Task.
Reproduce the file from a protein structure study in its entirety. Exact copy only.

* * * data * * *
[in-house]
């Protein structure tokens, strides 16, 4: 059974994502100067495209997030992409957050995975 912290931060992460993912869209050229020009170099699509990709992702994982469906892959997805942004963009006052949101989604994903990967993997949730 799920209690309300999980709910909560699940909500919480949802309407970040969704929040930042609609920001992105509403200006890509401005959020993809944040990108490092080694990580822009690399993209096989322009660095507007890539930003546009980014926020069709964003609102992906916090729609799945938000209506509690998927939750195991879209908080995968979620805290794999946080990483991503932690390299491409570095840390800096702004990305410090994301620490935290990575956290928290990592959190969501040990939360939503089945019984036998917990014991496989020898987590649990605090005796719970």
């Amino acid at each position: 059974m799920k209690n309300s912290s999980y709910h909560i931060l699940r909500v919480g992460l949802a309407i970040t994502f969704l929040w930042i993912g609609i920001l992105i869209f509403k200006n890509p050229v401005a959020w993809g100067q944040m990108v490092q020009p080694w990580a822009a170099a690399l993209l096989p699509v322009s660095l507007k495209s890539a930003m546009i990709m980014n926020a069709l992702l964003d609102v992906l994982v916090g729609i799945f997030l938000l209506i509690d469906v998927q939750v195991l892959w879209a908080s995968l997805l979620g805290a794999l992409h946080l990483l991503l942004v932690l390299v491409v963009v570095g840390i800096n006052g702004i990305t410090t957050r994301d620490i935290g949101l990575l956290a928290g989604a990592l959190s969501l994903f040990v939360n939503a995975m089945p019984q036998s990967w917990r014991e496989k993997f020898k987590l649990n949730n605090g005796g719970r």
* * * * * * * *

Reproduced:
[in-house]
């Protein structure tokens, strides 16, 4: 059974994502100067495209997030992409957050995975 912290931060992460993912869209050229020009170099699509990709992702994982469906892959997805942004963009006052949101989604994903990967993997949730 799920209690309300999980709910909560699940909500919480949802309407970040969704929040930042609609920001992105509403200006890509401005959020993809944040990108490092080694990580822009690399993209096989322009660095507007890539930003546009980014926020069709964003609102992906916090729609799945938000209506509690998927939750195991879209908080995968979620805290794999946080990483991503932690390299491409570095840390800096702004990305410090994301620490935290990575956290928290990592959190969501040990939360939503089945019984036998917990014991496989020898987590649990605090005796719970």
């Amino acid at each position: 059974m799920k209690n309300s912290s999980y709910h909560i931060l699940r909500v919480g992460l949802a309407i970040t994502f969704l929040w930042i993912g609609i920001l992105i869209f509403k200006n890509p050229v401005a959020w993809g100067q944040m990108v490092q020009p080694w990580a822009a170099a690399l993209l096989p699509v322009s660095l507007k495209s890539a930003m546009i990709m980014n926020a069709l992702l964003d609102v992906l994982v916090g729609i799945f997030l938000l209506i509690d469906v998927q939750v195991l892959w879209a908080s995968l997805l979620g805290a794999l992409h946080l990483l991503l942004v932690l390299v491409v963009v570095g840390i800096n006052g702004i990305t410090t957050r994301d620490i935290g949101l990575l956290a928290g989604a990592l959190s969501l994903f040990v939360n939503a995975m089945p019984q036998s990967w917990r014991e496989k993997f020898k987590l649990n949730n605090g005796g719970r």